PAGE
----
‘Take the emotion out of investing’ during a presidential election year, strategist says. What to do instead

Finance

Video of former President Donald Trump and President Joe Biden is played during a hearing by the Select Committee to investigate the Jan. 6 attack on the U.S. Capitol, in Washington, D.C., on June 13, 2022.
Chip Somodevilla | Getty Images News | Getty Images

WEST PALM BEACH, Fla. — Investors’ emotions may run high in 2024, especially in the realm of politics as President Joe Biden and former President Donald Trump are poised for a rematch in this year’s election.

“Politics have become increasingly more emotional,” Moira McLachlan, senior investment strategist with AllianceBernstein’s wealth strategies group, said Wednesday at Financial Advisor Magazine’s Invest in Women conference in West Palm Beach, Florida.

However, investors should avoid knee-jerk reactions by setting and sticking to an investment plan, strategists said.

“It’s so important to stay invested, and you have to try to take the emotion out of investing” to keep from doing something “detrimental” to your goals, said Kristina Hooper, chief global market strategist at Invesco.

More from Women and Wealth:

Here’s a look at more coverage in CNBC’s Women & Wealth special report, where we explore ways women can increase income, save and make the most of opportunities.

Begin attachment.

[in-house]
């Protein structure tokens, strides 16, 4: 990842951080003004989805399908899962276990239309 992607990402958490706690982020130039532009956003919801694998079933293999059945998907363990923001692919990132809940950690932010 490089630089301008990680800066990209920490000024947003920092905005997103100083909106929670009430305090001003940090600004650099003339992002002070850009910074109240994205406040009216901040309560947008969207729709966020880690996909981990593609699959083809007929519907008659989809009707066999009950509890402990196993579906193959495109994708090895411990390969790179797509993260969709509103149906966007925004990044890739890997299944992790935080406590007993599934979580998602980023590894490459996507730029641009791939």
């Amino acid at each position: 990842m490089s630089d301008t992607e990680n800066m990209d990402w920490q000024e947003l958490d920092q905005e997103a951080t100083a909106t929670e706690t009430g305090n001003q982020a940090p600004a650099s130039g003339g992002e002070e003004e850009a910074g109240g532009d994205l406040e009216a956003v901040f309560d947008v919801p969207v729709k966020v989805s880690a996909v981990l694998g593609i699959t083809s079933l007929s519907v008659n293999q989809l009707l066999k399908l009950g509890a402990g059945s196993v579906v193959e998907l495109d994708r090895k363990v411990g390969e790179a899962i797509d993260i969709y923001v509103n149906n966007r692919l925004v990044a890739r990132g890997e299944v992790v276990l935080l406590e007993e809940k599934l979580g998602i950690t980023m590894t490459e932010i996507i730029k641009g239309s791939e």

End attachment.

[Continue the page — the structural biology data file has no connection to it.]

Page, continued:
Trying to time the stock market and predict its movements are largely a loser’s game. For example, over the past 30 years, the S&P 500 stock index had an 8% average annual return, according to a recent Wells Fargo Investment Institute analysis. Missing the 30 best days would have reduced average gains to 1.83%, for example, it found.

There are “a lot of geopolitical issues, a lot of things, that can spook us,” Hooper said.

Over the past four years, the world has witnessed a global pandemic and two wars, for example, said Jenny Johnson, president and CEO of Franklin Templeton.

It has taught investors they can’t predict what’s going to happen, she said.  

“So, diversify that portfolio,” Johnson added.

Whichever party wins the presidential contest, Republican or Democrat, history shows that the winner has hardly had a bearing on stock market returns, said McLachlan.

“We tend to think politics drives everything, but that’s certainly not the case,” she said.

Articles You May Like

Hugo Boss shares plunge 9% as firm cuts 2024 guidance amid slumping China demand
These are America’s 10 best states for buying and selling a home in 2024, with a big caveat at No. 1
The end of this tax break could be ‘very disruptive’ to business owners, expert says — what to know
Lower capital gains tax, cuts to food benefits: What Project 2025 could mean for your wallet in a Trump presidency
Activist Starboard took a stake in Match. Here are steps the investor may take to help lift shares